Screen Shot 2017-05-02 at 12.48.24 PM

The inactivity in the market place is most likely due to the new Presidential administration and in which direction corporations/business owners believe the economy will head in the future. Under President Trump’s proposed tax plan, corporations could see an income tax savings of 20%. With the restructuring of individual tax brackets, the average consumer could receive more buying power as well. In theory, these items will lead to economic growth and the need for greater capacity throughout the market. Wonderful news, again in theory, as this contributes nothing to increasing capacity and will only lead to a widening gap in the load to truck ratio across the country.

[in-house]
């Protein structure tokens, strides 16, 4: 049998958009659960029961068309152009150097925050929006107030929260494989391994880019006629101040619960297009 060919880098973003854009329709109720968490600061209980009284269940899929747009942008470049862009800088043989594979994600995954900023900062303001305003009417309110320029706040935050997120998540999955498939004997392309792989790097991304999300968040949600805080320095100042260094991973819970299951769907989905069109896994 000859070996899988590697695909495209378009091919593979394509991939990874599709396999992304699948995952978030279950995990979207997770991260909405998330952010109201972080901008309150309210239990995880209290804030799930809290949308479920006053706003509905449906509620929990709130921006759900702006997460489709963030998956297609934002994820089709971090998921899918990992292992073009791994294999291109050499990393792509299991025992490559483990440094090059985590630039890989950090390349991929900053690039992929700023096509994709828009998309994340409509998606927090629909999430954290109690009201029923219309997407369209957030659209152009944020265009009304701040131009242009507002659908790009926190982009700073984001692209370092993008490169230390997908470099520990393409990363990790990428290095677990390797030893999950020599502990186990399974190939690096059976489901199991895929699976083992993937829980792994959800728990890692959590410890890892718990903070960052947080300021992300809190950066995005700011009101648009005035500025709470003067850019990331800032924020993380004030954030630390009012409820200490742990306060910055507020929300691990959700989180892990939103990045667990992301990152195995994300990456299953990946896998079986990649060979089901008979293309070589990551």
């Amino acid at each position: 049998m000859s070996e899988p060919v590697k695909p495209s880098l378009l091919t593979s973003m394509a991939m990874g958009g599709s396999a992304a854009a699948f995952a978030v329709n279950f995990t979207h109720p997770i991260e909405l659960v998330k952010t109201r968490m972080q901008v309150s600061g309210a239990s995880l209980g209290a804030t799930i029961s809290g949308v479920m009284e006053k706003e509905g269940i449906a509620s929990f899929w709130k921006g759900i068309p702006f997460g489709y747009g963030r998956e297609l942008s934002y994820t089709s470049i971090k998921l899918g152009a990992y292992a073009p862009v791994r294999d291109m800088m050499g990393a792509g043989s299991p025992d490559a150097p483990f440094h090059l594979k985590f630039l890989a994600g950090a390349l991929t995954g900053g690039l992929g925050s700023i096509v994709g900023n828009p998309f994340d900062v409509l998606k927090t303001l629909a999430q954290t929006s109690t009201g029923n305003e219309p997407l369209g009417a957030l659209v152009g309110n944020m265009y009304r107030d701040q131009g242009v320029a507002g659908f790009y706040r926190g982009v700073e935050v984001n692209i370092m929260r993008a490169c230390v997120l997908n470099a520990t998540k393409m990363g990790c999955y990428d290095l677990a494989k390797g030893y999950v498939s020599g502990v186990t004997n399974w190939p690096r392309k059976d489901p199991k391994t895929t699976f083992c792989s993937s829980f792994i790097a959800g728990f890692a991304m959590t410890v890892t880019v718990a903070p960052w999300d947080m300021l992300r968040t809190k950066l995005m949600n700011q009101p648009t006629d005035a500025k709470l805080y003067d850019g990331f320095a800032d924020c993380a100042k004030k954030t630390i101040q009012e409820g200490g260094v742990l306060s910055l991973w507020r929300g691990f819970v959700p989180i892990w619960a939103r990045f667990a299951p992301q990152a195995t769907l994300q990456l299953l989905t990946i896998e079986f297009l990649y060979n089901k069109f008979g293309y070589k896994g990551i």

New ELD mandates, in addition to the current turnover rate plaguing the industry and lack of youth at the driver position, will play a pivotal role this year. We will see further cuts to available units as some small and medium carriers face the difficulty of not only equipping their tractors with electronic logging devices but also with training their drivers. The average cost of a logging device runs around $400 to $500, factor in installation and maintenance for a fleet of even 50 trucks and the price starts to take a toll on any operation. In addition, carriers that are not yet equipped will have to struggle through training their drivers on how to properly use these devices, potentially harming service, and utilization — indirectly creating even more of a gap in capacity. Major carriers should not see too much of an effect as most already require electronic logs to be used by their fleet, though lease purchase or owner operator heavy fleets could see some minor impact.